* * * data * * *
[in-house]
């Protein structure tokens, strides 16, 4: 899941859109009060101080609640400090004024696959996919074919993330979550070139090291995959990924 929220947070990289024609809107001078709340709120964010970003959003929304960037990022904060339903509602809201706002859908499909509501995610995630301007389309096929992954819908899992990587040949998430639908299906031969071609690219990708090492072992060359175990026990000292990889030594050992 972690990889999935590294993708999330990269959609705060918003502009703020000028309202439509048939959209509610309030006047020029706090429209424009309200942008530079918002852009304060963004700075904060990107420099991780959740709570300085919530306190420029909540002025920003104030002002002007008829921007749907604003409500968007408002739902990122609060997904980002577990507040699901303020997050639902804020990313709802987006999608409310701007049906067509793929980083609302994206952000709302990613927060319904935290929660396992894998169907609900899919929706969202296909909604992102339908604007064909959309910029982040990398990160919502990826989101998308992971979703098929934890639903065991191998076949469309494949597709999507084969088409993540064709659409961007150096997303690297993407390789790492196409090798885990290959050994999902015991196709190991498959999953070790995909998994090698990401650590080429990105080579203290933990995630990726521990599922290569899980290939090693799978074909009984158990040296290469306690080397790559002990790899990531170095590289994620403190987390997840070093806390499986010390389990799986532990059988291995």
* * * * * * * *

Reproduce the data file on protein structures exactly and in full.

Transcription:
[in-house]
């Protein structure tokens, strides 16, 4: 899941859109009060101080609640400090004024696959996919074919993330979550070139090291995959990924 929220947070990289024609809107001078709340709120964010970003959003929304960037990022904060339903509602809201706002859908499909509501995610995630301007389309096929992954819908899992990587040949998430639908299906031969071609690219990708090492072992060359175990026990000292990889030594050992 972690990889999935590294993708999330990269959609705060918003502009703020000028309202439509048939959209509610309030006047020029706090429209424009309200942008530079918002852009304060963004700075904060990107420099991780959740709570300085919530306190420029909540002025920003104030002002002007008829921007749907604003409500968007408002739902990122609060997904980002577990507040699901303020997050639902804020990313709802987006999608409310701007049906067509793929980083609302994206952000709302990613927060319904935290929660396992894998169907609900899919929706969202296909909604992102339908604007064909959309910029982040990398990160919502990826989101998308992971979703098929934890639903065991191998076949469309494949597709999507084969088409993540064709659409961007150096997303690297993407390789790492196409090798885990290959050994999902015991196709190991498959999953070790995909998994090698990401650590080429990105080579203290933990995630990726521990599922290569899980290939090693799978074909009984158990040296290469306690080397790559002990790899990531170095590289994620403190987390997840070093806390499986010390389990799986532990059988291995």